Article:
NAIROBI (Reuters) - Somalia received a pledge of aid for $50 million from Saudi Arabia this month on the same day it announced it was cutting ties with Saudi rival Iran, a document seen by Reuters showed.
The government, which did not confirm or deny the pledge, has said there was no link between long-running Saudi financial support and its diplomatic decision to break ties with Iran. The Saudi Foreign Ministry did not respond to requests for comment.
But diplomats said it was the latest sign of patronage used by the kingdom to shore up regional support against Iran, a rivalry that deepened this month when Sunni majority Saudi Arabia executed a Shi’ite cleric and Iranian protesters responded by torching the Saudi embassy in Tehran.
“The Saudis currently manage to rally countries behind them both on financial grounds and the argument of non-interference,” a diplomat said, referring to what Sunni-majority countries see as Iran’s habit of cultivating ties to their Shi’ite minorities.
A document from the Saudi embassy in Nairobi to the Somali embassy in the Kenyan capital showed the kingdom pledging $20 million in budget support and another $30 million for investment in Somalia, a nation trying to rebuild after two decades of war.
The two grants would come from the Saudi Development Fund, according to the document that was dated Jan. 7, the same day Somalia cut ties with Tehran.
Somalia cut relations with Iran saying Tehran had meddled in Somali affairs and threatened national security. Mogadishu gave Iranian diplomats, among the few stationed in the Somali capital where bomb attacks are frequent, 72 hours to leave.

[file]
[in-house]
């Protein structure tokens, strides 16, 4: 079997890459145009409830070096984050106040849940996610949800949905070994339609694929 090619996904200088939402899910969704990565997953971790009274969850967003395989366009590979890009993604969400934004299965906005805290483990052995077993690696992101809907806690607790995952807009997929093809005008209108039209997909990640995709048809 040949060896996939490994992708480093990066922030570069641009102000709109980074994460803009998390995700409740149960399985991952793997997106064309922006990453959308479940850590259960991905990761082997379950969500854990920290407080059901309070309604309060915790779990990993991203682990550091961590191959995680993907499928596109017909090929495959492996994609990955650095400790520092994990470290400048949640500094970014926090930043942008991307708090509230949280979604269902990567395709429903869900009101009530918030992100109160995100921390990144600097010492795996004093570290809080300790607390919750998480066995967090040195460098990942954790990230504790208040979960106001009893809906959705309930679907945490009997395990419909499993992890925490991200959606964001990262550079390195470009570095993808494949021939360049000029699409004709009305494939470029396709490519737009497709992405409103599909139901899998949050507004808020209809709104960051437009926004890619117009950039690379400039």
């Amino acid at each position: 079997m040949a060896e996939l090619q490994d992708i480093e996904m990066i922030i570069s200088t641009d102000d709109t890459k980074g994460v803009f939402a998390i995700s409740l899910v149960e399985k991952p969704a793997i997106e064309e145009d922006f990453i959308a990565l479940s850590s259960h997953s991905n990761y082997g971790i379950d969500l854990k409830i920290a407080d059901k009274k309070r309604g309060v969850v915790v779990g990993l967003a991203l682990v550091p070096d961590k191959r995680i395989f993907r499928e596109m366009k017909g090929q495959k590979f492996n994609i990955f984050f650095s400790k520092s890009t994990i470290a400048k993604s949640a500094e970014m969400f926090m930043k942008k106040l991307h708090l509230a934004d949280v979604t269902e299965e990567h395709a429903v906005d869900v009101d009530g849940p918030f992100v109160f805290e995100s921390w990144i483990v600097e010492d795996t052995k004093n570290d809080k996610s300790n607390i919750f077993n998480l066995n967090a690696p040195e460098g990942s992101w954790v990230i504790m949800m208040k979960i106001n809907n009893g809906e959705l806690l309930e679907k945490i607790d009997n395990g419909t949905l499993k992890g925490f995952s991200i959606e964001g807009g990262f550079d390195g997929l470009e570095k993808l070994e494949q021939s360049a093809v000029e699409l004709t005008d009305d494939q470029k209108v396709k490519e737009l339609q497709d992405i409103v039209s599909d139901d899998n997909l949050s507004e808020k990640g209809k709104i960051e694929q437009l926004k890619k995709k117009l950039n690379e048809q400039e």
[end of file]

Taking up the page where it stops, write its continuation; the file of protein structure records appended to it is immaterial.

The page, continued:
Somalia’s Finance Minister Mohamed Aden Ibrahim declined to comment on the pledges, but said any financial assistance from Saudi Arabia was not related to Mogadishu’s stance against Iran.
“Our relationship with Saudi Arabia was long-standing and is not something that has just started,” the minister told Reuters.
Several other Arab states such as neighbouring Bahrain, a long-time close ally and recipient of Saudi largesse also cut ties. Other wealthier Gulf states withdrew envoys.
Sudan, which like Somalia and Saudi Arabia is a member of the Arab League, said it had cut ties with non-Arab Iran.
Somalia’s ties with Saudi Arabia have grown as it tries to rebuild a nation while battling an Islamist insurgency, although Western powers and Turkey remain among the biggest and more prominent donors to the country.
Somalia’s president, Hassan Sheikh Mohamud, met King Salman bin Abdul Aziz al-Saud in Saudi Arabia in October. A Saudi team had visited Somalia in late 2015 to discuss further Saudi support for the country.
“Any financial and other requests that we made to the Saudis were way before” Somali cut ties with Iran, Foreign Minister Abdusalam Omer told Reuters.
Additional reporting by Angus McDowall in Riyadh and Bill Maclean in Dubai; Writing by Edmund Blair; editing by Susan Thomas